The impact of Christie’s sitting out the contemporary post-war auctions will become more apparent at its next contemporary and post-war evening auction in October, as part of the auction house’s rationale for canceling in June was to focus on building a robust selection of works for auctions in October and March. Christie’s could be vindicated if the extra time and attention does woo important consignments and buyers for upcoming sales.
Art advisor Todd Levin said the house’s choice may pay off, citing its tightly choreographed New York evening contemporary sale in May, which brought in $448 million—or roughly $49 million more than June and May evening contemporary sales at Sotheby’s combined (of which roughly one-fourth came from the single Basquiat sale).
“From my point of view, Christie’s is playing this in a far more strategic way than Sotheby’s,” said Levin.
Christie’s did hold an Impressionist and Modern evening auction on Tuesday, bringing in a total of £149.5 million with fees, a more than 400% increase from its equivalent sale last June and slightly above the equivalent sale at Sotheby’s the prior week, but still barely past the post of its low estimate of £141.3 million and nowhere near its high estimate of £191.7 million.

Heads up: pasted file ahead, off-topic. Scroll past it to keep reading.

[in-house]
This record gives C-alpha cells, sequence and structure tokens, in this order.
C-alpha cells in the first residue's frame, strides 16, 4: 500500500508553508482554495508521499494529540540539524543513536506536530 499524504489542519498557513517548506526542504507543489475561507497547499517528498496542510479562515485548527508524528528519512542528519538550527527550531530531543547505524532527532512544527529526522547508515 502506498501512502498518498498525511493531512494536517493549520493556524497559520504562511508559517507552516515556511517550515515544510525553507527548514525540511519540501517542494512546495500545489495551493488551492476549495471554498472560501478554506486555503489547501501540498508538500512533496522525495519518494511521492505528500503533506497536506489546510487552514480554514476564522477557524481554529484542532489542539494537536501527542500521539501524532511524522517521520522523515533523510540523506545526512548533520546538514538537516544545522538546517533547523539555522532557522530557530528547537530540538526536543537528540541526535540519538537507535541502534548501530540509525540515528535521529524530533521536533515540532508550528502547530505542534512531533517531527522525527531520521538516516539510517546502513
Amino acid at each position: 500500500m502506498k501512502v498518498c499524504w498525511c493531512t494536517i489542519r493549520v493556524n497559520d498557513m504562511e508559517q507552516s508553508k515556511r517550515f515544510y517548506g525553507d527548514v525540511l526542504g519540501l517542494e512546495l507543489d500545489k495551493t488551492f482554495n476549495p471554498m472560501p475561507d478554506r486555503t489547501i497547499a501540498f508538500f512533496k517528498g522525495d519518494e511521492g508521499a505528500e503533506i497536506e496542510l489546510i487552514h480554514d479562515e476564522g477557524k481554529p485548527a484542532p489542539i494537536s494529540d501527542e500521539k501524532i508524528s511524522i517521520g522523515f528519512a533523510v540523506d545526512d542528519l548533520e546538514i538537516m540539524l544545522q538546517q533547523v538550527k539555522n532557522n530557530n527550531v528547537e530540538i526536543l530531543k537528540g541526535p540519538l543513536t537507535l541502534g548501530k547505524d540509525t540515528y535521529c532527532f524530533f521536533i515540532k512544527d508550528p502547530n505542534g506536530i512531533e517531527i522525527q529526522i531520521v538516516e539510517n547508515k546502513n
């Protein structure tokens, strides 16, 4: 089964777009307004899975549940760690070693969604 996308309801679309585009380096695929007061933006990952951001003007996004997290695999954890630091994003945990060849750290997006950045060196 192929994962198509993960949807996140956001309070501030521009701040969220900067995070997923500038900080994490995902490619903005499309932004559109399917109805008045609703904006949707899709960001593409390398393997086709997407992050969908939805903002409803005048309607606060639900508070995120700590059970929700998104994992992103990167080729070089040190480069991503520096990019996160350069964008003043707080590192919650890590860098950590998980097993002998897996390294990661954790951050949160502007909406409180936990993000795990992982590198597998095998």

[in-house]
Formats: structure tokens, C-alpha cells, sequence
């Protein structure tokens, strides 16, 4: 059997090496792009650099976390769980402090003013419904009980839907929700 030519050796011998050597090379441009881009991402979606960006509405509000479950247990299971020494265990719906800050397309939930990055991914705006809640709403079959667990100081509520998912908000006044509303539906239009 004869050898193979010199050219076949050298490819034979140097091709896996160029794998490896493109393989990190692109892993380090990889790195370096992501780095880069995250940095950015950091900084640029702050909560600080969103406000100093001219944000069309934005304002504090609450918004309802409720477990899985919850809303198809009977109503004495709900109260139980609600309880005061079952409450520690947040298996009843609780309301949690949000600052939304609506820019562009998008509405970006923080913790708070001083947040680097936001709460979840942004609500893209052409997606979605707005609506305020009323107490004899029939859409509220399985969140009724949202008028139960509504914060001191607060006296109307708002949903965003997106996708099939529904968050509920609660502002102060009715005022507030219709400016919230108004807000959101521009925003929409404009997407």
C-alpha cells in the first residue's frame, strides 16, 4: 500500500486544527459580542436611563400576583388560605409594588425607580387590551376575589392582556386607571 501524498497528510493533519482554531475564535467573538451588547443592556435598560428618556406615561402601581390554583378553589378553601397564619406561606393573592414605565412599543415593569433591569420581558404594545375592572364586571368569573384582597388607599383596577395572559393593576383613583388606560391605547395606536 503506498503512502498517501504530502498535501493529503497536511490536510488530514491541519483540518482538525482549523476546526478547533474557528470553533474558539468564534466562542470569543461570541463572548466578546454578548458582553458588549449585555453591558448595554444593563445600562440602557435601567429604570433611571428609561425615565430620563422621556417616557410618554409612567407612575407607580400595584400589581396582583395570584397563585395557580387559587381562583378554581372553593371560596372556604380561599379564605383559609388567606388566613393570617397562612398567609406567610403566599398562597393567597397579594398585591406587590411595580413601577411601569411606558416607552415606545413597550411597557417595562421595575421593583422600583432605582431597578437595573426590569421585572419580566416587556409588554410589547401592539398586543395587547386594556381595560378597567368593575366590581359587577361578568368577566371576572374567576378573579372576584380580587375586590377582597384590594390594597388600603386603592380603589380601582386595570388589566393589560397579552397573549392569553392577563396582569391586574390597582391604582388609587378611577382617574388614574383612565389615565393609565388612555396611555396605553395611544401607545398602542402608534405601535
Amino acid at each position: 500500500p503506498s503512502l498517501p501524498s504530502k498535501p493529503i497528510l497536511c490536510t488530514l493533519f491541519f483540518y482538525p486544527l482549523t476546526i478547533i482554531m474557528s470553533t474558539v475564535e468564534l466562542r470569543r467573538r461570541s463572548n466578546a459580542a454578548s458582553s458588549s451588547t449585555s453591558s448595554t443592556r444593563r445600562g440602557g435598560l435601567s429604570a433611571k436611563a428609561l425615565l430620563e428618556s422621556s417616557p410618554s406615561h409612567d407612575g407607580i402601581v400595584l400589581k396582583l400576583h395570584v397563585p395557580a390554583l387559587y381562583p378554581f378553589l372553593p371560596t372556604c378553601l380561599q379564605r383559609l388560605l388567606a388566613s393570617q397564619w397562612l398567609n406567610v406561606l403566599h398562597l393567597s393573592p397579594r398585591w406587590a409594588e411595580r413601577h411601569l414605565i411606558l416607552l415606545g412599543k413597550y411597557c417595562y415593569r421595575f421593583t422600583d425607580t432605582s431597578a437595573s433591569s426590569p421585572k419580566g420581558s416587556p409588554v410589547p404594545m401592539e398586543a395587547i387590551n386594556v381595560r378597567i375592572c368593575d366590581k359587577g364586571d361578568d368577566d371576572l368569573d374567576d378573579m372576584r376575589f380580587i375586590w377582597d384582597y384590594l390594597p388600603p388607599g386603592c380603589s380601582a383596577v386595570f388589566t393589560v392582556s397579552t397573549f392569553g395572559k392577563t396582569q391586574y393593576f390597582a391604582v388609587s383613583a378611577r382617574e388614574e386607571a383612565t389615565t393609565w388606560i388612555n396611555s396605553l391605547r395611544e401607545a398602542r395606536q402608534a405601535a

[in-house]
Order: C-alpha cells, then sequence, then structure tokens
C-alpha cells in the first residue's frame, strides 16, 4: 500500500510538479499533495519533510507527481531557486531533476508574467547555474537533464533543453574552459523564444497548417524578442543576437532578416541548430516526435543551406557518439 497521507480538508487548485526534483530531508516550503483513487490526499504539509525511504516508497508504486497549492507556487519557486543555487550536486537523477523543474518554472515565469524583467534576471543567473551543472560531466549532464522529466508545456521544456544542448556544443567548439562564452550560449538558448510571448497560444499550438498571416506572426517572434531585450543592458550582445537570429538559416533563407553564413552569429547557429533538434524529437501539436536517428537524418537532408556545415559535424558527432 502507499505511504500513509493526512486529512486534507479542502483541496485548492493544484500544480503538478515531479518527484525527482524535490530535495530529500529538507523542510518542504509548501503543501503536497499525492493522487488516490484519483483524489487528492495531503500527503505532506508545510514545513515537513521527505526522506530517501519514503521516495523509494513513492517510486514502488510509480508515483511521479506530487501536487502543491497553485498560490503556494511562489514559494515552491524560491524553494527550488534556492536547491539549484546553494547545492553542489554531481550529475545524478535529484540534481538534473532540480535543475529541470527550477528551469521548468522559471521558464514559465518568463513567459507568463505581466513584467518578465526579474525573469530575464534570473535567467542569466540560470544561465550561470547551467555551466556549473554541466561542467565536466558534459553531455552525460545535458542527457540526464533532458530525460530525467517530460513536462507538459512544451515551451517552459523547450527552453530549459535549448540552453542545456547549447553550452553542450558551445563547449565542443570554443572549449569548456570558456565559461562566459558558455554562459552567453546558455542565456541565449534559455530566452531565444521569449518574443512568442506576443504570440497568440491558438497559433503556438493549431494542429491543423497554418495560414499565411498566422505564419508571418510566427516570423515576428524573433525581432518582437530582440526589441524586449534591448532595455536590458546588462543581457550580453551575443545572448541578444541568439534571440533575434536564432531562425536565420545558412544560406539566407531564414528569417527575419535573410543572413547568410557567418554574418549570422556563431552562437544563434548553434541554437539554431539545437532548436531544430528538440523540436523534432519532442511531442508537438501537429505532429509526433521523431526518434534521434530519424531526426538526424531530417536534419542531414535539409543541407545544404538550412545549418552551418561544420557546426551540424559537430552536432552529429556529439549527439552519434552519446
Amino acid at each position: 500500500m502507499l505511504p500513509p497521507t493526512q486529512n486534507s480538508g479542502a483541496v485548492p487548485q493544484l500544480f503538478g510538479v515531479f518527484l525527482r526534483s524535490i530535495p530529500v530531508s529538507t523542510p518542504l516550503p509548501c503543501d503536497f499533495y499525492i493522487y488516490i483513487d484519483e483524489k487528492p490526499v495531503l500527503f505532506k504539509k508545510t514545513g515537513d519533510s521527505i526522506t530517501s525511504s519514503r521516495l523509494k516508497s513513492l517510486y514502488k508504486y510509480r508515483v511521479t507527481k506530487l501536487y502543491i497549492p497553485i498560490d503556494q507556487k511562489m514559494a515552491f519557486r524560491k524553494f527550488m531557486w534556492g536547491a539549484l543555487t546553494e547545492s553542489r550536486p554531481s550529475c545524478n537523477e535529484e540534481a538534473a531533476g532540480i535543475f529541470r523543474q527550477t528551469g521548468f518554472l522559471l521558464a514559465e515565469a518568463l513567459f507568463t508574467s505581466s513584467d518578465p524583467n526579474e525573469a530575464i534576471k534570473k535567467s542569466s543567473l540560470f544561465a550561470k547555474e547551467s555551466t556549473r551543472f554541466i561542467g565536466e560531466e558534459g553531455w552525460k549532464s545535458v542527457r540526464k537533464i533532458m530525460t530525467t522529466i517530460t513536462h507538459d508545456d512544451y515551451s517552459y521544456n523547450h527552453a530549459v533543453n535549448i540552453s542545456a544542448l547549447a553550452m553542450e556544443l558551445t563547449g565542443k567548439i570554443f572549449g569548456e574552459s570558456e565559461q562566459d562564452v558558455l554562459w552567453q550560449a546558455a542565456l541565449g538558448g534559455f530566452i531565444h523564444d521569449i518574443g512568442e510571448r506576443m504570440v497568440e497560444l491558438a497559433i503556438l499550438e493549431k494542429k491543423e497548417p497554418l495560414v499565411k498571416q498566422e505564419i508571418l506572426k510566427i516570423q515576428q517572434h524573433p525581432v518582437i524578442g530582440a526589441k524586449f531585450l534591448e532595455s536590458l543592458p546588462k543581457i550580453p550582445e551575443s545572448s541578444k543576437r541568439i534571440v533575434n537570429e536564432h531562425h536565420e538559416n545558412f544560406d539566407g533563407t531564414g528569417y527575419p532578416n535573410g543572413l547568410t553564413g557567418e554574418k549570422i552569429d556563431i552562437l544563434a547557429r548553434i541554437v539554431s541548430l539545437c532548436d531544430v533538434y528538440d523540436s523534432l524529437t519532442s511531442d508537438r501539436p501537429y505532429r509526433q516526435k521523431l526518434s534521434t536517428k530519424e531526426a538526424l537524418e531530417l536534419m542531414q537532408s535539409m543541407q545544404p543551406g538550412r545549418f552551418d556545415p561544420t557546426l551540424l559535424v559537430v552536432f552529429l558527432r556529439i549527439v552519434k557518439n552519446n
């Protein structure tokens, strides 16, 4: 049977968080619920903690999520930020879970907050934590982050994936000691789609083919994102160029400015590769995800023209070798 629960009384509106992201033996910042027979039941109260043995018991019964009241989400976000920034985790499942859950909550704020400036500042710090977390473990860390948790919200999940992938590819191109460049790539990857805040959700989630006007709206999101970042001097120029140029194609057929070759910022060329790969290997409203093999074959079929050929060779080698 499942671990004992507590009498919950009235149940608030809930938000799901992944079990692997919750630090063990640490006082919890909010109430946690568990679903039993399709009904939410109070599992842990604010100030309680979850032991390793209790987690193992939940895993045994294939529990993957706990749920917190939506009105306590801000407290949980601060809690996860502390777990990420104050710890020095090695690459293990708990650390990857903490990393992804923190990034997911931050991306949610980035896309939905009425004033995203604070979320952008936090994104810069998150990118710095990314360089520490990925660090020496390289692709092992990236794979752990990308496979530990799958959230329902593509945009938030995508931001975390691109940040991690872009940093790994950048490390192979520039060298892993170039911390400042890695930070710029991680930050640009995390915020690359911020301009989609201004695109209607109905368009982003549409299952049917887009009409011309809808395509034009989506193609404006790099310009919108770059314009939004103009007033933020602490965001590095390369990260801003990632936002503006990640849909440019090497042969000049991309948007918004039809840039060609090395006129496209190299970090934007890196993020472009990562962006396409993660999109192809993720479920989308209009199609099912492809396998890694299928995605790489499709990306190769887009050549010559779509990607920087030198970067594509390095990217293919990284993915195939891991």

Christie’s sold all but two of 32 lots, including ’s
record-setting £36 million for Birds’ Hell
(1937–38), which had been on view in New York in May. In a post-sale press conference, Christie’s global president Jussi Pylkkänen compared the achievement to the earth-shattering leap American long-jumper Bob Beamon performed in 1968 Olympics. Pylkkänen also noted the increasing globalization of these sales, citing the importance of Asian buyers throughout the week.
One of the two lots that failed to sell was ’s Einzelne Häuser (Häuser mit Bergen)
(1915), which carried a low estimate of £20 million. The surprise failure of a star lot was reminiscent of Sotheby’s last-minute withdrawal of another Schiele, Danaë
(1909), from its May evening sale in New York. At the time, many art world observers suggested that the work itself was the problem, since it didn’t exhibit the artist’s signature style.
Now those looking to the health of the market turn to next week’s Old Masters sales in London, though works from that period operate on a different set of dynamics than contemporary and post-war pieces. Regardless, the contemporary and post-war sales give observers reason to be hopeful that the market is in a healthy spot, with the potential to grow further.